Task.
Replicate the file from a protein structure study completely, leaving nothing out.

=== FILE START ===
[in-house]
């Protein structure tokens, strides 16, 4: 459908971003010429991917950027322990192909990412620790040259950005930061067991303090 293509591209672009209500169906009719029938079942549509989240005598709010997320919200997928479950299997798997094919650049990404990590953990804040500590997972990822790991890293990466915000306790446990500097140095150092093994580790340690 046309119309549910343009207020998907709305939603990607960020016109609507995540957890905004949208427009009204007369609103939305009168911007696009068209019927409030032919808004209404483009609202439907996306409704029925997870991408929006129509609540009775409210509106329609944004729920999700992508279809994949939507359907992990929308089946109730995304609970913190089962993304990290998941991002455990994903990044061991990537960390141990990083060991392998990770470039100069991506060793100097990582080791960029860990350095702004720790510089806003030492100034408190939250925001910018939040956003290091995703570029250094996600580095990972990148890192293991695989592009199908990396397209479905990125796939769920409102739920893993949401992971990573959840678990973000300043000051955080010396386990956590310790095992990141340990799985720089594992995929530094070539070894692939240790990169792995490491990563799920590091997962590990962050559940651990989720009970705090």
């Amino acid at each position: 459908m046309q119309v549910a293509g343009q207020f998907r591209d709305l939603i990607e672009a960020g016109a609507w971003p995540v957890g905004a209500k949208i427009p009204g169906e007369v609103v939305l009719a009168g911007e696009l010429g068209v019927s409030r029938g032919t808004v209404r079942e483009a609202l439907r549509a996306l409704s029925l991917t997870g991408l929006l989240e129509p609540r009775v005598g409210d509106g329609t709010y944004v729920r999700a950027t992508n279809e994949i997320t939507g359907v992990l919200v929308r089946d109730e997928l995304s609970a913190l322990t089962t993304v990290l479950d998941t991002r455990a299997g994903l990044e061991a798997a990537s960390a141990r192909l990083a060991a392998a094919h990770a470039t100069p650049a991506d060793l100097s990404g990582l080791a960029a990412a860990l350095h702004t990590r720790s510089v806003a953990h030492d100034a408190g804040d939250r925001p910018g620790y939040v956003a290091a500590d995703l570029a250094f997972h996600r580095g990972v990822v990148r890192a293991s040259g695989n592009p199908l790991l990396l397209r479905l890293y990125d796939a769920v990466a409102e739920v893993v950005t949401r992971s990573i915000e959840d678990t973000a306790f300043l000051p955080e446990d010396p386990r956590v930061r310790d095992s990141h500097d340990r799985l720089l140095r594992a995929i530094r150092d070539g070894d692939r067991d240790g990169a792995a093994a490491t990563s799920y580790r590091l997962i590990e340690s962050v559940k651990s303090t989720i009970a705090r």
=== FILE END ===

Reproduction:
[in-house]
């Protein structure tokens, strides 16, 4: 459908971003010429991917950027322990192909990412620790040259950005930061067991303090 293509591209672009209500169906009719029938079942549509989240005598709010997320919200997928479950299997798997094919650049990404990590953990804040500590997972990822790991890293990466915000306790446990500097140095150092093994580790340690 046309119309549910343009207020998907709305939603990607960020016109609507995540957890905004949208427009009204007369609103939305009168911007696009068209019927409030032919808004209404483009609202439907996306409704029925997870991408929006129509609540009775409210509106329609944004729920999700992508279809994949939507359907992990929308089946109730995304609970913190089962993304990290998941991002455990994903990044061991990537960390141990990083060991392998990770470039100069991506060793100097990582080791960029860990350095702004720790510089806003030492100034408190939250925001910018939040956003290091995703570029250094996600580095990972990148890192293991695989592009199908990396397209479905990125796939769920409102739920893993949401992971990573959840678990973000300043000051955080010396386990956590310790095992990141340990799985720089594992995929530094070539070894692939240790990169792995490491990563799920590091997962590990962050559940651990989720009970705090």
């Amino acid at each position: 459908m046309q119309v549910a293509g343009q207020f998907r591209d709305l939603i990607e672009a960020g016109a609507w971003p995540v957890g905004a209500k949208i427009p009204g169906e007369v609103v939305l009719a009168g911007e696009l010429g068209v019927s409030r029938g032919t808004v209404r079942e483009a609202l439907r549509a996306l409704s029925l991917t997870g991408l929006l989240e129509p609540r009775v005598g409210d509106g329609t709010y944004v729920r999700a950027t992508n279809e994949i997320t939507g359907v992990l919200v929308r089946d109730e997928l995304s609970a913190l322990t089962t993304v990290l479950d998941t991002r455990a299997g994903l990044e061991a798997a990537s960390a141990r192909l990083a060991a392998a094919h990770a470039t100069p650049a991506d060793l100097s990404g990582l080791a960029a990412a860990l350095h702004t990590r720790s510089v806003a953990h030492d100034a408190g804040d939250r925001p910018g620790y939040v956003a290091a500590d995703l570029a250094f997972h996600r580095g990972v990822v990148r890192a293991s040259g695989n592009p199908l790991l990396l397209r479905l890293y990125d796939a769920v990466a409102e739920v893993v950005t949401r992971s990573i915000e959840d678990t973000a306790f300043l000051p955080e446990d010396p386990r956590v930061r310790d095992s990141h500097d340990r799985l720089l140095r594992a995929i530094r150092d070539g070894d692939r067991d240790g990169a792995a093994a490491t990563s799920y580790r590091l997962i590990e340690s962050v559940k651990s303090t989720i009970a705090r």